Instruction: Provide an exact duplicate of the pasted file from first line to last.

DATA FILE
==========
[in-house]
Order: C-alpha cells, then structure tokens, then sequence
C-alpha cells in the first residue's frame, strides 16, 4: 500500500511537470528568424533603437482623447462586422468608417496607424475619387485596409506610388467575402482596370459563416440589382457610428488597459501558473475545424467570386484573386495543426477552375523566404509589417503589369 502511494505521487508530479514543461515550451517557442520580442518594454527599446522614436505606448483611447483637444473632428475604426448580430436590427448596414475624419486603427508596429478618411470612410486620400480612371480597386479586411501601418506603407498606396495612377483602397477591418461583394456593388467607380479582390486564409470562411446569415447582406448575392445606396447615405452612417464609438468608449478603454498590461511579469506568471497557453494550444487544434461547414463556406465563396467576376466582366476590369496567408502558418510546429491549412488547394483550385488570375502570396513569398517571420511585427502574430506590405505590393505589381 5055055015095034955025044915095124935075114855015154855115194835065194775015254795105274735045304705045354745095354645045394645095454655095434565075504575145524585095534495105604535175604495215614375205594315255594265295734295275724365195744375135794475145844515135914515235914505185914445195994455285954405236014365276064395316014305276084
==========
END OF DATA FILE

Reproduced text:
[in-house]
Order: C-alpha cells, then structure tokens, then sequence
C-alpha cells in the first residue's frame, strides 16, 4: 500500500511537470528568424533603437482623447462586422468608417496607424475619387485596409506610388467575402482596370459563416440589382457610428488597459501558473475545424467570386484573386495543426477552375523566404509589417503589369 502511494505521487508530479514543461515550451517557442520580442518594454527599446522614436505606448483611447483637444473632428475604426448580430436590427448596414475624419486603427508596429478618411470612410486620400480612371480597386479586411501601418506603407498606396495612377483602397477591418461583394456593388467607380479582390486564409470562411446569415447582406448575392445606396447615405452612417464609438468608449478603454498590461511579469506568471497557453494550444487544434461547414463556406465563396467576376466582366476590369496567408502558418510546429491549412488547394483550385488570375502570396513569398517571420511585427502574430506590405505590393505589381 5055055015095034955025044915095124935075114855015154855115194835065194775015254795105274735045304705045354745095354645045394645095454655095434565075504575145524585095534495105604535175604495215614375205594315255594265295734295275724365195744375135794475145844515135914515235914505185914445195994455285954405236014365276064395316014305276084